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Ben Anderson: Despite disappointing finish, FIBA a huge success for Donovan Mitchell

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SALT LAKE CITY — Team USA limped to a surprising finish in the FIBA Basketball World Cup Saturday. The United States beat Poland to secure a seventh-place finish in the world competition.

Despite its superstars skipping the competition to rest, Team USA rolled out the more talented roster each time they stepped on the floor, even if they lacked experience relative to the more mature national teams they competed against.

Utah Star star Donovan Mitchell had the breakout performance many had hoped for with Team USA, and it should pay dividends for the Jazz.

Mitchell became the de facto go-to scorer for Team USA as the competition progressed. His true breakout performance came against fellow Jazz teammate Rudy Gobert’s French team in Team USA’s quarterfinal loss. Mitchell finished the game with 29 points, despite being largely frozen out of the team’s offense by a cold-shooting Kemba Walker late in the game.

Of the team’s eight performances at the World Cup, Mitchell was the leading scorer in three games, including two of the final three outings.

Overall, Mitchell finished as Team USA’s second-leading scorer with an average of 13.1 points per game, which only trailed Walker's 14.4 points per contest. Likewise, Mitchell was the team’s second-leading assist leader; again, behind Walker's 5.4 assists per game.

Mitchell’s assist numbers were impressive, as he was often asked to assume the role as the lead ball-handler — a change from his role with the Jazz as a shooting guard. That versatility will bode well for him both internationally and with the Jazz, who don’t appear to enter the season with a proven backup point guard.


Perhaps most impressive for the Jazz was Mitchell’s hot shooting over the summer. Mitchell finished the competition shooting 46% from the floor and 40% from the 3-point line. Those numbers coincide with his hot shooting to end the regular season for the Jazz last year when he shot a blistering 46% from the floor and 45% from the 3-point line after the All-Star break.

Mitchell has found consistency with his shooting stroke and has upped his season average, which will be a key to improving his already stellar offensive production this season. Mitchell was the team’s most efficient player for Team USA and led the team in efficiency rating and plus/minus. Team USA was 96 points better over the life of the competition with Mitchell on the floor.

As a general rule, NBA teams have seen a bump when their stars have played for Team USA, as FiveThirtyEight illustrated in 2014 on the impact of international duties. NBA teams see a 1.6% bump in the player’s win shares upon returning to the NBA.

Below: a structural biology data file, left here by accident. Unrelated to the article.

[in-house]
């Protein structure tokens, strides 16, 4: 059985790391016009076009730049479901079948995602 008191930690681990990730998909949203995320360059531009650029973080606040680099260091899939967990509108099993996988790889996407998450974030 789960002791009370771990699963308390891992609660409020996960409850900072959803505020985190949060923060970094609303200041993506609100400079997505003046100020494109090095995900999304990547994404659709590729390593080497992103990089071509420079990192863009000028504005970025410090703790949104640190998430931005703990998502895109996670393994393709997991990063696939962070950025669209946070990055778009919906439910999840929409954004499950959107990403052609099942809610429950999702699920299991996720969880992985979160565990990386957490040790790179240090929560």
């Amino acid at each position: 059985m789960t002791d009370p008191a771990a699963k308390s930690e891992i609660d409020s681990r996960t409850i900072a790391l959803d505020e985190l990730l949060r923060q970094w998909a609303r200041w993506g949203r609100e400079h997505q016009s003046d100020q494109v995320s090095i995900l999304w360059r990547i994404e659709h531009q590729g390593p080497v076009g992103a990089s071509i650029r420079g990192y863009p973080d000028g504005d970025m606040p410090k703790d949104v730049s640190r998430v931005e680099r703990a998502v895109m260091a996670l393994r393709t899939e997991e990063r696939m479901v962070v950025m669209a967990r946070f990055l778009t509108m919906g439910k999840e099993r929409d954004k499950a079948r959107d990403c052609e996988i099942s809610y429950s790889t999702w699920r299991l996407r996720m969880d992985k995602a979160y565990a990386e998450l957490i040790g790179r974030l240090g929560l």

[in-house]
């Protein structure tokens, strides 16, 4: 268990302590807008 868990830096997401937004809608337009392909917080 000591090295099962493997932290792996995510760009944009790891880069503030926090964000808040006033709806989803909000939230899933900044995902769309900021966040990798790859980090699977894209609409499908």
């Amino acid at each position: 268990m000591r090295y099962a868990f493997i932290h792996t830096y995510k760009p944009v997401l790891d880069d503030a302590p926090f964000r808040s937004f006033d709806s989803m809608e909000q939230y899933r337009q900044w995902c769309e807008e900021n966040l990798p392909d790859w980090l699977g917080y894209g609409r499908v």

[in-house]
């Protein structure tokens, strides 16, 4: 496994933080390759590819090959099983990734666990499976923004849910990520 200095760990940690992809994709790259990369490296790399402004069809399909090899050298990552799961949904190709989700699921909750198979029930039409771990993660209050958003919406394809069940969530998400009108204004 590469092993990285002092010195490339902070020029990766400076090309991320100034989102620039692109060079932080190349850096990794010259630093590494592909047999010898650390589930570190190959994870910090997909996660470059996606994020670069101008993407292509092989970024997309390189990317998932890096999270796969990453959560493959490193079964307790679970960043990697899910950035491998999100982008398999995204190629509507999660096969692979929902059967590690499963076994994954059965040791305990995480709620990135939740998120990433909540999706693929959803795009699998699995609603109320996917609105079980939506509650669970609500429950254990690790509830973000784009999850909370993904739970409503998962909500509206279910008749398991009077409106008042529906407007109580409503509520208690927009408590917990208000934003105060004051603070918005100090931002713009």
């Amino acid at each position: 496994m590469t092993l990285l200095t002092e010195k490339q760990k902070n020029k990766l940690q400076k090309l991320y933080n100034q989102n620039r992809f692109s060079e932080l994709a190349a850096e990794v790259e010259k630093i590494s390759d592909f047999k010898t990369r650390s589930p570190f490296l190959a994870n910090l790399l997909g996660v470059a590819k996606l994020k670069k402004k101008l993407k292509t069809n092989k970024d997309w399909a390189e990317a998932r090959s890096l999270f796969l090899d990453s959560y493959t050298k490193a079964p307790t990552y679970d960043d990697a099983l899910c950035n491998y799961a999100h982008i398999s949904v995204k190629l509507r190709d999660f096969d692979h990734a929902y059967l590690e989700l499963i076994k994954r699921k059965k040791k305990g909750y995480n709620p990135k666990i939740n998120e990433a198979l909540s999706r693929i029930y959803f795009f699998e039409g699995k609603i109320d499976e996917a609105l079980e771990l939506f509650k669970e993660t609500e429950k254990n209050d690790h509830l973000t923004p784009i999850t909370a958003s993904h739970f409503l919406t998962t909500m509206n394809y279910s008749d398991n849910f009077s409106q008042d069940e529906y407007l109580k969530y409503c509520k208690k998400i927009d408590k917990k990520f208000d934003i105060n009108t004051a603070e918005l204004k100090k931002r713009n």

Utah Jazz guard Donovan Mitchell participates in training camp for the USA men's national team on Monday, Aug. 5, 2019 in Las Vegas. (Photo: Eric Woodyard, KSL.)
Utah Jazz guard Donovan Mitchell participates in training camp for the USA men's national team on Monday, Aug. 5, 2019 in Las Vegas. (Photo: Eric Woodyard, KSL.)

For Mitchell, individually, he made an extremely strong case to rejoin Team USA next year in pursuit of Olympic gold in Tokyo. The 2016 team featured a guard lineup of Kyle Lowry, Kyrie Iriving, Klay Thompson, Jimmy Butler and DeMar DeRozan, all of whom missed this year’s FIBA tournament.

USA Basketball managing director Jerry Colangelo vowed to “remember” those players who withdrew from their commitment to Team USA ahead of the tournament, which may give Mitchell a leg up for next year’s Olympic team.

There’s likely to be considerably more interest from proven stars to compete on the Olympic roster, including guards Stephen Curry, Russell Westbrook, James Harden, Bradley Beal, Damian Lillard and the previous Olympic participants, including Walker, but none are locks to join the team — all of the previously mentioned players opted out of Team USA duties this past summer.

Mitchell’s familiarity with head coach Gregg Popovich and USA Basketball’s desire to include the next generation of stars on its roster may carve out a roster spot for the Jazz guard.

Team USA came up short in the FIBA World Cup, and fans were rightfully disappointed. But for Mitchell, individually, the competition proved to be a success. He left the tournament without injury and proved his value on an international scale — and perhaps he set himself up for Olympic gold next summer in Tokyo.

![Ben Anderson](\.jpg?filter=ksl/65x65)
About the Author: Ben Anderson \------------------------------

Ben Anderson is a sports contributor for Follow him on Twitter @BensHoops.

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